||Yesterday I wrote about a USAF A-10C aircraft conducting a demonstration on the feasibility of using aviation biofuels and how the test flight went off without a hitch. As concern grows over the use of fossil fuels, and the U.S. dependence on foreign oil supplies, the push is on to replace oil with aviation biofuels.
An added advantage, of course, is that the refining process produces fewer emissions, while the fuel being burned in the aircraft leaves fewer pollutants in the upper atmosphere as well. Even some major airlines have been exploring aviation biofuels for their own fleets of aircraft in an effort to reduce operating costs and meet environmental standards.
|A guest contributor on this blog, Mackinnon Lawrence, has produced a report on Camelina Aviation Biofuels which predicts that by 2025 Camelina biofuel will be produced for aviation and the biodiesel market segment, creating over 25,000 new jobs (President Obama, are you listening?), $ 5.5B in new revenues and increasing agricultural income by some $ 3.5B per year.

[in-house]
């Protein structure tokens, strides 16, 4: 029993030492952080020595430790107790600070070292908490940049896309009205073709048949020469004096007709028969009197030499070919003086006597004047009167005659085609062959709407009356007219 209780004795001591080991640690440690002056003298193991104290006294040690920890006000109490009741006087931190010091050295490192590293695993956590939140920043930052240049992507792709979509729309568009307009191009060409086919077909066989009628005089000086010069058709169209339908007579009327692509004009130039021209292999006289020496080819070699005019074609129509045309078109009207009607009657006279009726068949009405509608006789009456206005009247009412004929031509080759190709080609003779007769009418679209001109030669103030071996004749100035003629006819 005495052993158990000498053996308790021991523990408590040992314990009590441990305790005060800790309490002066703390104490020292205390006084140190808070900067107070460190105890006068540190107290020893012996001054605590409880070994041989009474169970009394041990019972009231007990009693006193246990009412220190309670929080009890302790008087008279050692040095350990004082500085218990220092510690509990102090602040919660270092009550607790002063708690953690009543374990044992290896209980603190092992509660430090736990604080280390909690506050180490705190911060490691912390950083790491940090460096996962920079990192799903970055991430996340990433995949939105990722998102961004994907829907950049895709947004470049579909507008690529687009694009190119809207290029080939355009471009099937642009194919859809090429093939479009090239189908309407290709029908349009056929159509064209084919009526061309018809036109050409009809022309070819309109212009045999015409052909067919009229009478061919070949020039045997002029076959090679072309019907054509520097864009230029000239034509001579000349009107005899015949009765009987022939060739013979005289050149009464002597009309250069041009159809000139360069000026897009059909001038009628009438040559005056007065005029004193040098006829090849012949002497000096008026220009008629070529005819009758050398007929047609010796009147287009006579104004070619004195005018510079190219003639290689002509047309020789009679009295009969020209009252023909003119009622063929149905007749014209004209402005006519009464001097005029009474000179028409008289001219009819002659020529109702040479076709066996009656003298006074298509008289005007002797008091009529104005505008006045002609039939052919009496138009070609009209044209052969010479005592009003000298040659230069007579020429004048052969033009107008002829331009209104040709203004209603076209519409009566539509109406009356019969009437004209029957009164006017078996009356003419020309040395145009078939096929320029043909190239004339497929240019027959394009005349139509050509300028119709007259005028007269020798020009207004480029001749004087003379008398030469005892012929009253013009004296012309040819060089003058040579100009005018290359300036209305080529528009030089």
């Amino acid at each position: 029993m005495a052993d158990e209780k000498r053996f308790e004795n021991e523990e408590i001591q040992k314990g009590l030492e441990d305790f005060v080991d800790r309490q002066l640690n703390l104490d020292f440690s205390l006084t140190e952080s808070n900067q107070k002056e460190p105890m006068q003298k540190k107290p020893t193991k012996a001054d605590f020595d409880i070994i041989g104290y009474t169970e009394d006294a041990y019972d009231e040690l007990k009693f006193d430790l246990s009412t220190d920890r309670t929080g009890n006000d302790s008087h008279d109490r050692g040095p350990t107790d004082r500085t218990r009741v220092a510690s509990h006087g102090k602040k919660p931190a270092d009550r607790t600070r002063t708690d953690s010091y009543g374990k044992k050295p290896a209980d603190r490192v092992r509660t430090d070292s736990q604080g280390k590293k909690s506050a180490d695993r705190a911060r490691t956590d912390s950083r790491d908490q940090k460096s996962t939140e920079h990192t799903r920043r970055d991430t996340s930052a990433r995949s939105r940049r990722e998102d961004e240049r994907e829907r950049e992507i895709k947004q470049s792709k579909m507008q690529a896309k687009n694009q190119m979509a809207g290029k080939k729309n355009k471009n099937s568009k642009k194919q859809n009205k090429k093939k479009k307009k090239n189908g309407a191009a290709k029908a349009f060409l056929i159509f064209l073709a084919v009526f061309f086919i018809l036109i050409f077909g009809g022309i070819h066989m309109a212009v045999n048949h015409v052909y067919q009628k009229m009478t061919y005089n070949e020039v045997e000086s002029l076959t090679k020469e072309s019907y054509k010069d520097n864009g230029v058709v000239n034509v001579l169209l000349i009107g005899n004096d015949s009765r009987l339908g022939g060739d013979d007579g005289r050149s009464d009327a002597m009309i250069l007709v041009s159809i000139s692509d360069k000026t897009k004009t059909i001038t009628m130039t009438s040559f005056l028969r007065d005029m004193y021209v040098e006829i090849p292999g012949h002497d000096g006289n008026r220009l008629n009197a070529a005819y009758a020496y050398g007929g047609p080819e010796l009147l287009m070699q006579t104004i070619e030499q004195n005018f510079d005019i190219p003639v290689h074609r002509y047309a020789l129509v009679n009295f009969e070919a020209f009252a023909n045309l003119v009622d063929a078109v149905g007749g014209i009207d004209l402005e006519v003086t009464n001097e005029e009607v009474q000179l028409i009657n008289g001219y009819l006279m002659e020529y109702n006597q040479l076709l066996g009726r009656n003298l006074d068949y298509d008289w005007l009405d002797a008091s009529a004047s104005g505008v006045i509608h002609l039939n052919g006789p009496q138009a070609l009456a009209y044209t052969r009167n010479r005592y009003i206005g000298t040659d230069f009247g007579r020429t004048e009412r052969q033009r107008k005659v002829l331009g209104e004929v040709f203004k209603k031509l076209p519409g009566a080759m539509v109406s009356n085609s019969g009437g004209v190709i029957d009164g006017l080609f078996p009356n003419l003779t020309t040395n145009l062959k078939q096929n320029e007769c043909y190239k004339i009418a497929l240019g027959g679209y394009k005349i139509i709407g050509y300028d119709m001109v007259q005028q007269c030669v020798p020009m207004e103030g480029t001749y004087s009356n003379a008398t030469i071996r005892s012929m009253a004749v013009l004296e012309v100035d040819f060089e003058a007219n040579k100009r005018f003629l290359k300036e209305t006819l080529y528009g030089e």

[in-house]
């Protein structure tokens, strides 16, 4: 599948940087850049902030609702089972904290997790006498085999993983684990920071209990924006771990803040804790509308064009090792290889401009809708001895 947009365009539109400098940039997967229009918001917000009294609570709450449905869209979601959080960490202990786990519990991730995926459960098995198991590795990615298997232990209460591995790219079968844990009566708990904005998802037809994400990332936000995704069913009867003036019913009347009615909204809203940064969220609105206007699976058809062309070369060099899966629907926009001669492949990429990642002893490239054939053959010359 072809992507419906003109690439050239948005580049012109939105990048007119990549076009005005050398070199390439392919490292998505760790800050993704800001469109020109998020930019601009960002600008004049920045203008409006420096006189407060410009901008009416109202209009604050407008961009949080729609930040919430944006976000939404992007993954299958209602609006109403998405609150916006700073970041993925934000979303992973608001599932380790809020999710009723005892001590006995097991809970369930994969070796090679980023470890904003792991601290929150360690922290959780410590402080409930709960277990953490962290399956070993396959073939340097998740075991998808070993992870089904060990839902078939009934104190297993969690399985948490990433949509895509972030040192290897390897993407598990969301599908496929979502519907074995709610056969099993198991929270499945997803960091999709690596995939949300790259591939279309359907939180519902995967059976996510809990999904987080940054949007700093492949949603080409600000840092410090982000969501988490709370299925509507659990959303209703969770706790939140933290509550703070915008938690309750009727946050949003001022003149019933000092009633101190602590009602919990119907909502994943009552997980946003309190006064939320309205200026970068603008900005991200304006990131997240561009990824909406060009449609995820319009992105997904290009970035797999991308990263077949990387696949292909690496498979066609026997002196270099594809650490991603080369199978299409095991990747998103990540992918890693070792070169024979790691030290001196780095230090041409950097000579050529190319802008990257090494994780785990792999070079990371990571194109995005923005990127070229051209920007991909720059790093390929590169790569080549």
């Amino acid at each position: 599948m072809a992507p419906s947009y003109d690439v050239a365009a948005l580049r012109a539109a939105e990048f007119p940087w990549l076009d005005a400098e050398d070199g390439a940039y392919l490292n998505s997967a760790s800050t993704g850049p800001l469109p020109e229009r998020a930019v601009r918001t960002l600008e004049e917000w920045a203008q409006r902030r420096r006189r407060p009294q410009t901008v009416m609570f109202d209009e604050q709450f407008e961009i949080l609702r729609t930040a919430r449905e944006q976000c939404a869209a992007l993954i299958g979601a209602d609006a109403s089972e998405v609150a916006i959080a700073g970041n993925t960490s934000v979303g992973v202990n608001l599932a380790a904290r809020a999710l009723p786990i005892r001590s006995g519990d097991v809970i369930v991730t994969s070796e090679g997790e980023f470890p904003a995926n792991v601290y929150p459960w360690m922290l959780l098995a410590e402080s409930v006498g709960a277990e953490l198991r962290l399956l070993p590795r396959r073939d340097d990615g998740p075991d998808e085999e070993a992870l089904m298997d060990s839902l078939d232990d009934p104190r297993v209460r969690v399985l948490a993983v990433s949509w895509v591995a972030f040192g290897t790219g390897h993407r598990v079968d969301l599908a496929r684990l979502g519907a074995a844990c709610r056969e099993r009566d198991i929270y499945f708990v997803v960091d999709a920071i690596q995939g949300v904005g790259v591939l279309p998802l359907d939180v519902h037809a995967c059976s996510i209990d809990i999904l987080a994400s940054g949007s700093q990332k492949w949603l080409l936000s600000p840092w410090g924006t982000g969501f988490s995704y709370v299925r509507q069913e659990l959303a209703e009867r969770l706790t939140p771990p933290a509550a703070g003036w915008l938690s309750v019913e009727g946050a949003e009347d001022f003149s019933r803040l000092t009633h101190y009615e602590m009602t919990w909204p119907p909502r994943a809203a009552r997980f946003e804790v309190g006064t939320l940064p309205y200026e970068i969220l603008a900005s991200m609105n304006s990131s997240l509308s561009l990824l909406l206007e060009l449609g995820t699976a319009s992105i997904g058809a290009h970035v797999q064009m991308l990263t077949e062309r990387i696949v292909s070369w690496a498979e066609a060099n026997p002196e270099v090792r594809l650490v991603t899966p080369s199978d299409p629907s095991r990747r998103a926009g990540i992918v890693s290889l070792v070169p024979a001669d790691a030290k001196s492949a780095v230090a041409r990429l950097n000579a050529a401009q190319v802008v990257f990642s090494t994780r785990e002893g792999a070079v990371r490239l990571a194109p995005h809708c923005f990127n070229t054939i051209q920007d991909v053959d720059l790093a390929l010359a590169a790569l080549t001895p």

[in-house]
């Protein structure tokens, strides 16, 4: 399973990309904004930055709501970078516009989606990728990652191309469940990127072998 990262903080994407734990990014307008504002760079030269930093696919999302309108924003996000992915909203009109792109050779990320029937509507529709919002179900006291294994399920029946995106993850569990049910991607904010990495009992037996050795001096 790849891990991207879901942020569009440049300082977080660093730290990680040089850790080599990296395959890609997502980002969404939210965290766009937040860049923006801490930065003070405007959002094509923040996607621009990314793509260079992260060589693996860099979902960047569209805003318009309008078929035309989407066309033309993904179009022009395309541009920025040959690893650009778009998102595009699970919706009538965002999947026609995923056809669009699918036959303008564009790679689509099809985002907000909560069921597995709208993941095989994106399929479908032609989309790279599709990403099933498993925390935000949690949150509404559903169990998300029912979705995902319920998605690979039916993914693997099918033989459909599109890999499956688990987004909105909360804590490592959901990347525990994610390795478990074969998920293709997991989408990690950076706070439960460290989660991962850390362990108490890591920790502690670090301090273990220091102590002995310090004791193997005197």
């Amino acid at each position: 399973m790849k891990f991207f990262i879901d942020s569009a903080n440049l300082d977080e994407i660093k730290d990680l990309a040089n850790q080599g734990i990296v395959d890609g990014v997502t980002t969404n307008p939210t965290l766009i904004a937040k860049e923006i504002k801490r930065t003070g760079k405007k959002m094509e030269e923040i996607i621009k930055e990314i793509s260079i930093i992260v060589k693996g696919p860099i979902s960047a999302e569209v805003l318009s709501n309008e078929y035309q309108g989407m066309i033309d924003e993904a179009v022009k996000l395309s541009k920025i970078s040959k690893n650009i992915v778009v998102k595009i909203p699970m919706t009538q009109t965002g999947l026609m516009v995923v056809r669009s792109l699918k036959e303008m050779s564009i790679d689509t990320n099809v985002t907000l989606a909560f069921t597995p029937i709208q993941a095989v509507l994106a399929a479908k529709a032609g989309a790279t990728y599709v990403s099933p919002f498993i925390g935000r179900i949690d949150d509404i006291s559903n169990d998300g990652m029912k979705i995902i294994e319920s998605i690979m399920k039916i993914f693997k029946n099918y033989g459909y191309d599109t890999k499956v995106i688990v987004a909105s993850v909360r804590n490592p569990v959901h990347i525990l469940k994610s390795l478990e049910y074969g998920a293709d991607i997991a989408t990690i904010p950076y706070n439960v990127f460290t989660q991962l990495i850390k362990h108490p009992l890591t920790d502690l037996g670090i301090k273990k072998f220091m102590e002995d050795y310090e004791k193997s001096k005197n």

Quoting from the Biomass Intel website "Camelina sativa is a non-food, low-input energy crop that can be grown as a rotation crop in place of summer fallow to generate new farm income. Camelina meal by-product also holds promise as a high-protein animal feed to boost Omega-3 content in meats, dairy, poultry, eggs and pork products. The FDA recently approved Camelina meal as a component of livestock feed rations, and tests have shown measurable increases in Omega-3 meat and dairy content." Today there are more than 75 Camelina research projects ongoing in more than 20 U.S. states, and details the plan to provide a consortium of some 15 airlines with more than 100 million gallons of Camelina-based jet fuel by 2014. The prospects of becoming energy independent for our aviation fuel needs is truly a project worthy of note, and hopefully they will develop a version to power our piston powered aircraft as well. What do you think? Until next time keep your wings straight and level Hersch! JetAviator7 Man's flight through life is sustained by the power of his knowledge. — Austin 'Dusty' Miller, the quote on the Eagle & Fledgling statue at the U.S. Air Force Academy.